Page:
Sharing a Lifetime

CURESummer 2006
Volume 5
Issue 2

Awareness of our mortality makes us human.

We are all going to die someday. The awareness of our mortality makes us human—no other species has the paradoxical curse and blessing of knowing of its own ultimate demise.

Even though our conscious attention is usually focused on the busy activities of daily life, mortality remains a permanent concern within the non-conscious dimensions of our minds. This is why the discovery that you have a terminal illness can be such a painful and overwhelming experience. You are suddenly forced to confront consciously what the unconscious parts of your mind have been anxiously pondering from the earliest days of your childhood.

The realization you are going to die opens up the possibility for looking back on your life as a whole, reflecting on past experiences, relationships and insights. There are several ways in which you can share with loved ones the story of your life, providing them with a lasting, meaningful memory. You will be surprised at how much family members and friends appreciate the life-story gifts you are leaving for them.

Here are some possibilities for creating gifts of self-reflection:

A family health history. Try writing out a chronology of your physical growth and health conditions, along with what you know of your siblings, parents and grandparents. This can literally be a gift of life for members of future generations whose doctors can use this history to help with a diagnosis.

A photo/scrap album. Most people have an old box somewhere filled with photos, newspaper clippings, programs, letters and announcements. This can be a good time to look through those pictures and papers and reminisce about especially meaningful moments in your life. You may want to create an album that preserves this material for future generations.

Family stories. Your memory is a treasure-house of stories about love, conflict, success, disappointment, travel and discovery. So many simple but inspiring family narratives are lost when a person dies. You have the chance to record those stories, either in writing or on audio or video tape, for others to enjoy after you’re gone.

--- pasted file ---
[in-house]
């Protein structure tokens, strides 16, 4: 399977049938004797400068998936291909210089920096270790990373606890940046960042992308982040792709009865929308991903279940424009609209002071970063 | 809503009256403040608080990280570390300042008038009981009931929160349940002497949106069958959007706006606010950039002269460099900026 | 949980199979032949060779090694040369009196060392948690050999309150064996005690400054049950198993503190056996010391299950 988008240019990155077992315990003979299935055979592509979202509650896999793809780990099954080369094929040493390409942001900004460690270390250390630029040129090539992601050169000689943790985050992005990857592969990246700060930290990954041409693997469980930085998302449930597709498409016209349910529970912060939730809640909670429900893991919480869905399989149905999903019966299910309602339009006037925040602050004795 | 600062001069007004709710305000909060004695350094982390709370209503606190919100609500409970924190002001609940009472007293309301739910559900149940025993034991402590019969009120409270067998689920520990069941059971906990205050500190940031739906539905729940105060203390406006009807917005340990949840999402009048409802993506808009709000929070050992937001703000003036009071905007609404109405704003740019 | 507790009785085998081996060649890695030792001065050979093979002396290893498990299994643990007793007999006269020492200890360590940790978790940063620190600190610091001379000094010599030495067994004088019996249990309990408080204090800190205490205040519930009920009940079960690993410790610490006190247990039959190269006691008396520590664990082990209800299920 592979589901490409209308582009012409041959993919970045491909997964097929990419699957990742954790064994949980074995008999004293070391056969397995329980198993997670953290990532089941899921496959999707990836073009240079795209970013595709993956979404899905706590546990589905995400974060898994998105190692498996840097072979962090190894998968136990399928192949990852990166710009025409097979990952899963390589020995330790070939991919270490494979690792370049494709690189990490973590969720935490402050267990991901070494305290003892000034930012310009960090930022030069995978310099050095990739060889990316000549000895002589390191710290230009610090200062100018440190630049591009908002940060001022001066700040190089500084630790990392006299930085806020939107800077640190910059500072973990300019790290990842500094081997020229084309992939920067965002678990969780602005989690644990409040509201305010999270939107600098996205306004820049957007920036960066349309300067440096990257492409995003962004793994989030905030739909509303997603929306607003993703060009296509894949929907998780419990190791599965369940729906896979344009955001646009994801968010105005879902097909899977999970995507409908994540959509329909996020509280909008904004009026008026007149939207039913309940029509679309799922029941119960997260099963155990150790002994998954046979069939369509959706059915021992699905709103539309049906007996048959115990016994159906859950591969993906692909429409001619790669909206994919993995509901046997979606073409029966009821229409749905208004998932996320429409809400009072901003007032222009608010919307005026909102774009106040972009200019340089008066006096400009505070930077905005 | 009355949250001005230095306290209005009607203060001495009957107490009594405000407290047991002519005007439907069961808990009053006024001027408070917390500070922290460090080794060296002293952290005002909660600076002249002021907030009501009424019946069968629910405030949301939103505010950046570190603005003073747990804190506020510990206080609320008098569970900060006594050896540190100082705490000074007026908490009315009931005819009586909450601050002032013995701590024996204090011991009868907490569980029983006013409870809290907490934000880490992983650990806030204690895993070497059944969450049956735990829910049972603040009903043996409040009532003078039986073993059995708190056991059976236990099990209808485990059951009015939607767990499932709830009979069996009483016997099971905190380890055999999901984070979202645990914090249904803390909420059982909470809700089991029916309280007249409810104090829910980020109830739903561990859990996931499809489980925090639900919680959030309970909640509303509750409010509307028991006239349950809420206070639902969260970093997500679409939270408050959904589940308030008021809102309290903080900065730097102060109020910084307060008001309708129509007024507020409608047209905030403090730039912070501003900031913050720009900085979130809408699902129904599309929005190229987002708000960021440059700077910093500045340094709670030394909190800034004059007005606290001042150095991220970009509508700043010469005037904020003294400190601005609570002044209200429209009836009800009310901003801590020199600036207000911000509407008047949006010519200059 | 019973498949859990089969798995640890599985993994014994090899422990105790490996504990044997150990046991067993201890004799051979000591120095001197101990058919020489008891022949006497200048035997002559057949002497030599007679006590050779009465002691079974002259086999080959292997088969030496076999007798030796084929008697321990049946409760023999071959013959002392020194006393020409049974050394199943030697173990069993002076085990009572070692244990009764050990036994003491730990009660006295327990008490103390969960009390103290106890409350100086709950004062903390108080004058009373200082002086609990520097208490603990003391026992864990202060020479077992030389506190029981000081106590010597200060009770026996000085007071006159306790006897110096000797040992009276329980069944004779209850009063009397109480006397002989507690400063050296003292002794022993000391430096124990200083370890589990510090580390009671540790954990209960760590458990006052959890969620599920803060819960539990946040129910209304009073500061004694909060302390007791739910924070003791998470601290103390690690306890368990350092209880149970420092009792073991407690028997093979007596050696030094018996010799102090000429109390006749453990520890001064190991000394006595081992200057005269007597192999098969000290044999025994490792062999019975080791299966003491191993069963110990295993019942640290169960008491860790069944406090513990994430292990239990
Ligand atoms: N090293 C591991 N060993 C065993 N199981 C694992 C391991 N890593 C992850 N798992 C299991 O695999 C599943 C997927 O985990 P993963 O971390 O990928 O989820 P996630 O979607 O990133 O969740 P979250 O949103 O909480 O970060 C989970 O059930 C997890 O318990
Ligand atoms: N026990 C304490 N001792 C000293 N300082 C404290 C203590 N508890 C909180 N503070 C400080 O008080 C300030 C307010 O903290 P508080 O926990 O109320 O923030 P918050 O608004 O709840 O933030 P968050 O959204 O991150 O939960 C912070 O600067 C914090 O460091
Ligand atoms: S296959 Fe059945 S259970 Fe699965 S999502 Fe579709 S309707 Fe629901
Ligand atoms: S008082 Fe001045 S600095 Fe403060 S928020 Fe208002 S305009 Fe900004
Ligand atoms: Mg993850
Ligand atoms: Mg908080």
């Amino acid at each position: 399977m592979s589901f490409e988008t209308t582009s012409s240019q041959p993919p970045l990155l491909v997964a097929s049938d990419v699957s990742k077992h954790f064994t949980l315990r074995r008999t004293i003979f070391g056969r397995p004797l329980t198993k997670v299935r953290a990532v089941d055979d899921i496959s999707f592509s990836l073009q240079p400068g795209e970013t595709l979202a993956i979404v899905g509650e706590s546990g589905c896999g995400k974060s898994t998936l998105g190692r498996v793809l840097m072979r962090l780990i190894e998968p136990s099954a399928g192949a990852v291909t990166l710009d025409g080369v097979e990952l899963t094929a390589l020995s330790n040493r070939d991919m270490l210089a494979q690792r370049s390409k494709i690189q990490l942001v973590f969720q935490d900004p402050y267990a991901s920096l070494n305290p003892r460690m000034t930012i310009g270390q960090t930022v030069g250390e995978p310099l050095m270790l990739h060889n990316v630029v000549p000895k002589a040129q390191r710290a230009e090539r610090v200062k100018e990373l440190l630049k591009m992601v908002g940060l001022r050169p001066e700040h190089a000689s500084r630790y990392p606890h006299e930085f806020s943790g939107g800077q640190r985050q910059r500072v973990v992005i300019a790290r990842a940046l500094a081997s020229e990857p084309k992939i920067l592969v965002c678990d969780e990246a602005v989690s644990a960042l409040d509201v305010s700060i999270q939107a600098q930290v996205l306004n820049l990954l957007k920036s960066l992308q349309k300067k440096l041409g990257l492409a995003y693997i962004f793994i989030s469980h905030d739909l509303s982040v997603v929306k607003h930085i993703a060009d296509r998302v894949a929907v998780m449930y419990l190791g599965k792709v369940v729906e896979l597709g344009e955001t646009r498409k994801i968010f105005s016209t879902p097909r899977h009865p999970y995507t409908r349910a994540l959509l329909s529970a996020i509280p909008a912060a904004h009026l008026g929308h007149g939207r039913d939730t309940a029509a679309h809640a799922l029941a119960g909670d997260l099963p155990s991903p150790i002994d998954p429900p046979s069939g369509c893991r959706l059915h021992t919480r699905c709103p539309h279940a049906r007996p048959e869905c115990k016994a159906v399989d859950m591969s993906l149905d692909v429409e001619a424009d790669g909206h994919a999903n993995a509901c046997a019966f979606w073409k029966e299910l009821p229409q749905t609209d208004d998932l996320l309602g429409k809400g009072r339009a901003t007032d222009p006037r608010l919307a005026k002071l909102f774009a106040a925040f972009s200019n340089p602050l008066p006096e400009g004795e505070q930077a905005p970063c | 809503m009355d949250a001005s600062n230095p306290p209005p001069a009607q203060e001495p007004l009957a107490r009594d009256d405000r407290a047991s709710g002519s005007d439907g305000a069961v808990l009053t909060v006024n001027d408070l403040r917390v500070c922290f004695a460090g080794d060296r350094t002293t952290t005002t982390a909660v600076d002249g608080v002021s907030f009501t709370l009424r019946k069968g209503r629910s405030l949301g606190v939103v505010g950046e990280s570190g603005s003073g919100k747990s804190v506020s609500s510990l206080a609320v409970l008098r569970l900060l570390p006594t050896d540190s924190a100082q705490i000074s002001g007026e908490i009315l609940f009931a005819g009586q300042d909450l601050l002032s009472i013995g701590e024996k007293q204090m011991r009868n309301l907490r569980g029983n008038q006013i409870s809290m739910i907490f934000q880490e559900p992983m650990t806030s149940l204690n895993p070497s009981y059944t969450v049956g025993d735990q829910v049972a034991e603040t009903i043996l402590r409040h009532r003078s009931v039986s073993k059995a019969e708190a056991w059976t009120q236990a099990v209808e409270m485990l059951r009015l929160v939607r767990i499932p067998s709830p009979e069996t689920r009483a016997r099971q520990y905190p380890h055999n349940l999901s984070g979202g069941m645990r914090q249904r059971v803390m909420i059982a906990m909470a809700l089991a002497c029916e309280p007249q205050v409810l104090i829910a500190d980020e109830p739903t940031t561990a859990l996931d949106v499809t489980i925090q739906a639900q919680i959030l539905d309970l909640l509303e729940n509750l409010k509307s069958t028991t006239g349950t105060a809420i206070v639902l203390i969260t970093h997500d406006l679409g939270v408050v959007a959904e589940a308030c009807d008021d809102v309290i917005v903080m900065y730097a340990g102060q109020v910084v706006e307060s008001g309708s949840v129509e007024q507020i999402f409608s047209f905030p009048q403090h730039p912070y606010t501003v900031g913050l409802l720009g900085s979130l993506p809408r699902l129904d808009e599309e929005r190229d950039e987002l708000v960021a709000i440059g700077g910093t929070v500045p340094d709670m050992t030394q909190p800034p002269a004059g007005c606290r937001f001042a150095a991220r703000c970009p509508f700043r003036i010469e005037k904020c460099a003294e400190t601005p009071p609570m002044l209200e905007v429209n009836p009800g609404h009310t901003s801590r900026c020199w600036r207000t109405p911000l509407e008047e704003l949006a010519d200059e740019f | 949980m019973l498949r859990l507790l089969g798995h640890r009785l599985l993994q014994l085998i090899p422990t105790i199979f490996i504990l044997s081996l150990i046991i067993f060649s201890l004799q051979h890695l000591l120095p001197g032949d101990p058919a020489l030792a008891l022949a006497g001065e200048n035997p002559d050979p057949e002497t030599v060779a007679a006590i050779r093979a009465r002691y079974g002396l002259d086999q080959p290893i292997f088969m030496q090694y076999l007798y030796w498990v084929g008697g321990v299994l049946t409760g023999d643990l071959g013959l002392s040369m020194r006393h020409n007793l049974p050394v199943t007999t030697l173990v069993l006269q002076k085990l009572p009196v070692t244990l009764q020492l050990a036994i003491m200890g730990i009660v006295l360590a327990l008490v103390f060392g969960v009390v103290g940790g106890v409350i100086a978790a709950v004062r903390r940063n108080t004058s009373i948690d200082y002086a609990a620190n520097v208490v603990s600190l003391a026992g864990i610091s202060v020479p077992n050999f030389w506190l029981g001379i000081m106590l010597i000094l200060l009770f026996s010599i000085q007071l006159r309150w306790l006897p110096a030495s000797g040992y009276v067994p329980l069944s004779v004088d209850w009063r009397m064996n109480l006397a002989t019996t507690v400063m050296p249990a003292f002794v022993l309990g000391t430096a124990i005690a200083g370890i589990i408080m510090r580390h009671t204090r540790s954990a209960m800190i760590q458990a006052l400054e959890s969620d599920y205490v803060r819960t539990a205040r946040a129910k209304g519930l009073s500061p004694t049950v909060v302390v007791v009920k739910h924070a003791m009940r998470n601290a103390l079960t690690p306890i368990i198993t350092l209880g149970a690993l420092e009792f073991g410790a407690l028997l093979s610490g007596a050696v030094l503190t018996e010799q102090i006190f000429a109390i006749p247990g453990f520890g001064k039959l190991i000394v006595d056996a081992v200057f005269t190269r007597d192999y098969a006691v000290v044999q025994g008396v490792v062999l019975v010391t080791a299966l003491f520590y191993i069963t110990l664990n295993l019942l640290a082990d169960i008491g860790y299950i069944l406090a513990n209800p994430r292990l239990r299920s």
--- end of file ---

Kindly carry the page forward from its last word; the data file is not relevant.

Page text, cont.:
Eyewitness reporting. You have seen things that future generations will be intensely curious to learn about. Pretend to be a newspaper reporter and write or tell someone what you saw and what people’s reactions were at that time. Your narration of an historical event acts like a time machine for other people, carrying them back to historical moments when the world changed in important ways.

Holiday celebrations. Holidays, both religious (for example, Easter, Christmas, Rosh Hashanah) and secular (for example, New Year’s, Fourth of July, Thanksgiving, anniversaries), are often times of special social gatherings. You might consider asking your family and friends to help you celebrate a favorite holiday right now. Have Christmas in July, or Thanksgiving in April—bring out the ornaments, share a special meal, and enjoy the experience of a living holiday tradition one more time.

Create a family tree. For many people, dying brings a renewed awareness of family connections and where they stand in the unfolding of generations. Even if you’ve never been all that close to relatives, you may still gain a new perspective on your dying experience by looking at your life in terms of the rich interpersonal web of births, marriages and deaths by which your family has grown over the years and will continue to grow after you are gone.

Reprinted from Dreaming Beyond Death: A Guide to Pre-Death Dreams and Visions by Kelly Bulkeley, PhD, and the Rev. Patricia Bulkley. Copyright 2005 by Kelly Bulkeley and Patricia Bulkley. By permission of Beacon Press,